Warehousing pictures


(Peter Kroman) #1

Hi there,

I am looking for the best way to warehouse pictures for use with RW6, in order not to have those large picture galleries included directly in the project.

As it is now I have my pictures placed in Dropbox, but I don’t know if, and how, I might be able to use this as a warehouse for pictures in RW6. Or what other opportunities I might have ( I don’t want to use iCloud)

If anybody have some experiences to share on this subject I am all ears :slight_smile:


(Mathew Mitchell) #2

One combo I really like is Flickr plus the app F-stop ($0.99). When you upload to Flickr it automatically makes several versions/sizes of the image: and this can be helpful for a number of reasons. I find the Flickr interface a bit awkward, especially for getting the link to a particular image at a specific size. I find F-stop works great with Flickr: quick, easy, efficient.


(Will Woodgate) #3

If you’ve got a legacy Dropbox account with the old fashioned ‘public’ folder present, then anything you put in that folder can be hotlinked to - so you could reuse those images and embed them into your website. But if you have a newer Dropbox account it will not work, for the simple reason that Dropbox displays those files inside an advertising wrapper and redirects users to a download instead.

There are numerous RapidWeaver addons that support warehoused images stored on your own web server. WeaverPix would be the obvilous choice for professional photographers, but many stack elements also exist that support image warehousing: https://rapidweavercentral.info/stackcentral/


(Stuart Henderson) #4

Hi @peterkroman

You could always try this free warehouse image stack:-
http://www.stellarstacks.com/stacks/warehousedimage/

Personally when I warehouse images I just FTP them to a subfolder on one of my hosting plans, publish, then grab the link. Simple, reasonably fast and uncomplicated by any now or future nonsense introduced by Flickr/Dropbox or anyone else.

Good luck.


(Peter Kroman) #5

Thanks for the advices.

I think I will try the simple way you suggest @stuart :slight_smile:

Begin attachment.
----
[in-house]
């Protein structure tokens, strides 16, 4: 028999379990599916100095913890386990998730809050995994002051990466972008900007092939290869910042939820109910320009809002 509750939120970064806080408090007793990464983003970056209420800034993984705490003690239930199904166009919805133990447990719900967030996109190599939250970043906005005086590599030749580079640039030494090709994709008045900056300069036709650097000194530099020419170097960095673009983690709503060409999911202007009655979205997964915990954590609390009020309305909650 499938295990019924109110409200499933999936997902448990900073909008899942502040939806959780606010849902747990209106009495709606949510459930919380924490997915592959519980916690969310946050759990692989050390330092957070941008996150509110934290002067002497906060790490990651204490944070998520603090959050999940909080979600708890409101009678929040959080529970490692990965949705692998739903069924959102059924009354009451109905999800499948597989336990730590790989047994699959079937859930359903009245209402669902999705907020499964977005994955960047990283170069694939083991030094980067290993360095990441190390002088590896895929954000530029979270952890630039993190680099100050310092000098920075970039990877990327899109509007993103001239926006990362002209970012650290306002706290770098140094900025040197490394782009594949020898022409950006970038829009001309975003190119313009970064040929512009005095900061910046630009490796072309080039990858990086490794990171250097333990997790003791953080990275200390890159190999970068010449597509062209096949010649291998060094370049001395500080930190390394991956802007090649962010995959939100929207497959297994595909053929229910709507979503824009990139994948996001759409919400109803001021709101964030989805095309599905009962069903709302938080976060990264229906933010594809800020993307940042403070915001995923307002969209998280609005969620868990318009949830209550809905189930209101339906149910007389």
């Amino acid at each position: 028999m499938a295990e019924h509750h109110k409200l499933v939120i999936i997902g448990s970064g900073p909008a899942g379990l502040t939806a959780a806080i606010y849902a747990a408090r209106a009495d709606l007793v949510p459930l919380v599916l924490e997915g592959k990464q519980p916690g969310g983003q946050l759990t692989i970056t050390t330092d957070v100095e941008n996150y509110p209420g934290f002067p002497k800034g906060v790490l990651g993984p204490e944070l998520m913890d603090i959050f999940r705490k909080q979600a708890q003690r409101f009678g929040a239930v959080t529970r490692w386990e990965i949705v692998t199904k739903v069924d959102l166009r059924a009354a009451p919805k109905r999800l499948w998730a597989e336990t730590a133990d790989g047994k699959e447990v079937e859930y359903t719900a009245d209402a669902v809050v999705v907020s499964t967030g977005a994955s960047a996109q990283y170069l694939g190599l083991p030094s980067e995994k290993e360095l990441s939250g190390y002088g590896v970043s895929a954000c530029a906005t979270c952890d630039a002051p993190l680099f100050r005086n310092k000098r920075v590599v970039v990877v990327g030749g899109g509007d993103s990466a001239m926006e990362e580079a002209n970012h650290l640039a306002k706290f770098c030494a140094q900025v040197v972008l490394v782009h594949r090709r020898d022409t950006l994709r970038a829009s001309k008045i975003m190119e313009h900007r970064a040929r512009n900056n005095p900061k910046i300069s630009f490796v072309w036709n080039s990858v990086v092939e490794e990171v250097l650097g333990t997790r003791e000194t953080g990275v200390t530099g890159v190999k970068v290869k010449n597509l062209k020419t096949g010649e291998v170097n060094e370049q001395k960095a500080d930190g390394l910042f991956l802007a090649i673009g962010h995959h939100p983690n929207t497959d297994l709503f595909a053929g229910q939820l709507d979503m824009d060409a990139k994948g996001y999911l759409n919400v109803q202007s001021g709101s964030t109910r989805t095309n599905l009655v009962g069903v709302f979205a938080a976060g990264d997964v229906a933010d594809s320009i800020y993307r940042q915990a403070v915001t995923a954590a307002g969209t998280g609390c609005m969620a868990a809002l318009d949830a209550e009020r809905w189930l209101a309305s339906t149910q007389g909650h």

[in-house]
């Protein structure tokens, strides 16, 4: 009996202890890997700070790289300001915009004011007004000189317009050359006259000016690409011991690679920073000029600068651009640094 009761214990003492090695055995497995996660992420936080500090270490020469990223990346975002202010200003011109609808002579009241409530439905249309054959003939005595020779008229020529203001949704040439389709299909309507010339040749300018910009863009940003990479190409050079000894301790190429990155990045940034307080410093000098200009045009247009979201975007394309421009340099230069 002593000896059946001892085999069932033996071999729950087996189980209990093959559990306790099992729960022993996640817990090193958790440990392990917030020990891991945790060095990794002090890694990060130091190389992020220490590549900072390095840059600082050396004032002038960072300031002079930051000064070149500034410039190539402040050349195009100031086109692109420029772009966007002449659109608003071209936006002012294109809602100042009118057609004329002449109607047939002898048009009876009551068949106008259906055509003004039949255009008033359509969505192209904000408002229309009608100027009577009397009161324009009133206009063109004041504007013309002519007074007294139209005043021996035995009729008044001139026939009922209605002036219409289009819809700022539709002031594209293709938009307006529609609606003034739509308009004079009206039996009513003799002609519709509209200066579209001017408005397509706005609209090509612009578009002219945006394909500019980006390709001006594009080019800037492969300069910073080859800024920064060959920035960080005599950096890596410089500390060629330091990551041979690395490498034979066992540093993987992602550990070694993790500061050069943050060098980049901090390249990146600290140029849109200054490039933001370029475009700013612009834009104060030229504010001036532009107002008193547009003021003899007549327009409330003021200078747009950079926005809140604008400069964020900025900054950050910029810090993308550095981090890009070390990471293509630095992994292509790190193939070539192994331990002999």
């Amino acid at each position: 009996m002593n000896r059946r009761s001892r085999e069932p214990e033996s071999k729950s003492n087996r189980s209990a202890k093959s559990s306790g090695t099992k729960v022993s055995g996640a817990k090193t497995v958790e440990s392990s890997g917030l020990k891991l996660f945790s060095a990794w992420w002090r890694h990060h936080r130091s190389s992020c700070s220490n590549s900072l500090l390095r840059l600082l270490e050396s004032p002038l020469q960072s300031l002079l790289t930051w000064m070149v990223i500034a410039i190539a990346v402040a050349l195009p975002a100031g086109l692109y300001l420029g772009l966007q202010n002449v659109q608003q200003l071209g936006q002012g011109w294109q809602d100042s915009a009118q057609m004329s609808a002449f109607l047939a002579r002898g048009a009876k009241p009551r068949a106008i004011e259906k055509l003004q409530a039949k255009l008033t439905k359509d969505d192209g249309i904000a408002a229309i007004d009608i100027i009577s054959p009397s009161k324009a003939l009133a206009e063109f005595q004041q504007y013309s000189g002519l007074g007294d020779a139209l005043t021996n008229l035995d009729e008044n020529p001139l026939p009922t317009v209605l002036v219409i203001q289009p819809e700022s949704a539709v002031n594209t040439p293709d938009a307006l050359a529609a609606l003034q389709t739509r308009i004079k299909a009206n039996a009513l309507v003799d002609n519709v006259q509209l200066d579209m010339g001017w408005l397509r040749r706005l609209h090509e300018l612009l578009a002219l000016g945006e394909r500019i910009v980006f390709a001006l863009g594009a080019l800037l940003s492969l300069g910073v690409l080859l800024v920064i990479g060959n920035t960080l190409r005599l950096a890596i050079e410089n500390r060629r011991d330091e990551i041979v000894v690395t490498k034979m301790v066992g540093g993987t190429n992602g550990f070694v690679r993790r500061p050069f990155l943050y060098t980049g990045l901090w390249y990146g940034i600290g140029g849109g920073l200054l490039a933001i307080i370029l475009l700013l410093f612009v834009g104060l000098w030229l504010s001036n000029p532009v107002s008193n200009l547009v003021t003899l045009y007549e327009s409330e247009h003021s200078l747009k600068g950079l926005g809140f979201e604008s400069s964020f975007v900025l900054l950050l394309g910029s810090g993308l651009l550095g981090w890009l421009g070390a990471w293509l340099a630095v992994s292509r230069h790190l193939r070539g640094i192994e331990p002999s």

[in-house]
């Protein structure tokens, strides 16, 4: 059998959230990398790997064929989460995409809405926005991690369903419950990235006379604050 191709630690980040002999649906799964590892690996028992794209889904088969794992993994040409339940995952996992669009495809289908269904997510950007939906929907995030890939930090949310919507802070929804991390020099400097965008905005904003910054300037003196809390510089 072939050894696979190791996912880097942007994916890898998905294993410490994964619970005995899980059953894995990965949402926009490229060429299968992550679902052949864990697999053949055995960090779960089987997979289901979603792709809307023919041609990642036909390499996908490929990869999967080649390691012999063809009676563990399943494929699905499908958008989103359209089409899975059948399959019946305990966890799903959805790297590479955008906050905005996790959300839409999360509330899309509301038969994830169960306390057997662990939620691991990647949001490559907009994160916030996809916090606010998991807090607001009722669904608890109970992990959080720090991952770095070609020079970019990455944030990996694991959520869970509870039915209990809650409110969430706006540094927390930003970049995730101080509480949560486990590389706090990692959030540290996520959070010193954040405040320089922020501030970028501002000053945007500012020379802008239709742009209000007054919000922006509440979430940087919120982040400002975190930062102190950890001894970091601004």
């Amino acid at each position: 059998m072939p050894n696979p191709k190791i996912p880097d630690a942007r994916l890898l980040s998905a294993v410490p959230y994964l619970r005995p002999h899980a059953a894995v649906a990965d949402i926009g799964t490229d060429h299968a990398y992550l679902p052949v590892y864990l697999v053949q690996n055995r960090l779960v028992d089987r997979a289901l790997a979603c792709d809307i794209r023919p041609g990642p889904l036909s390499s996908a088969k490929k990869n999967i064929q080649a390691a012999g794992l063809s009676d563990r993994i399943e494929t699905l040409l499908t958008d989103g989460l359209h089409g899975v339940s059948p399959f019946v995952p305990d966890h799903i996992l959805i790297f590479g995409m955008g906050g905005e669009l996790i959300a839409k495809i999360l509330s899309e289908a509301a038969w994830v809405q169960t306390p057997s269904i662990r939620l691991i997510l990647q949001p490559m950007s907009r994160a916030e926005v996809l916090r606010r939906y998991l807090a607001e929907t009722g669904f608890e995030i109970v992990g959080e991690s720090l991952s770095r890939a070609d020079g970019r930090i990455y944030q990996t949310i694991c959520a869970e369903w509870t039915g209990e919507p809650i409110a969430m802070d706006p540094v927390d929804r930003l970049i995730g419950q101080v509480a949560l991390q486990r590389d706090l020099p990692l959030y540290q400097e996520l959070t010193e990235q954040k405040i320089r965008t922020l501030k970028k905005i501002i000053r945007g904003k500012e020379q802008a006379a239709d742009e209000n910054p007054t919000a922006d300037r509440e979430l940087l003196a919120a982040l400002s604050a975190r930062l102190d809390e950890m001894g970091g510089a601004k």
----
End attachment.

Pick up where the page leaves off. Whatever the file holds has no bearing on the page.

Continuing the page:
(Peter Danckwerts) #6

I can’t really see the point of anything other than @stuart’s approach.


(Mathew Mitchell) #7

I use the now-famous “Stuart approach” much of the time myself. But there are key benefits to using Flickr at times. I use Flickr to share photos with other people, so most of the photos I want to use are typically at Flickr anyways. The fact that Flickr auto-creates multiple sizes of your images is very helpful. This means I can upload the original version of a photo, and then I can select the best web-appropriate size from their auto-created versions. And in cases where I need a small image that then links (e.g. lightbox) to a full-scale version of the photo: I’ve got both of those created automatically by Flickr again.

Using F-stop as my Flickr client takes me as little, sometimes less, time that using the FTP approach. (And that doesn’t count time I’d need for cropping, resizing, etc.). The Flickr approach isn’t always the best approach. E.g. I use a lot of SVGs created in OmniGraffle: simpler in those cases to use a direct FTP. But Flickr can be a very good complementary approach.


(Peter Danckwerts) #8

Those do seem pretty good reason’s, @Mathew.


(Peter Kroman) #9

Thanks @Mathew,

I think a need for your solution might occur sometime along the way. But can you please enlighten me a little about F-stop? I simply don’t know what it is.


(Rob Beattie) #10

(Mathew Mitchell) #11

@peterkroman Robb beat me to it. F-stop is a Mac app that you can only purchase on the App Store. Currently it’s $1.99. (Apparently it has gone up in price.) I much prefer working with F-stop to upload, edit, get links for, and download Flickr images.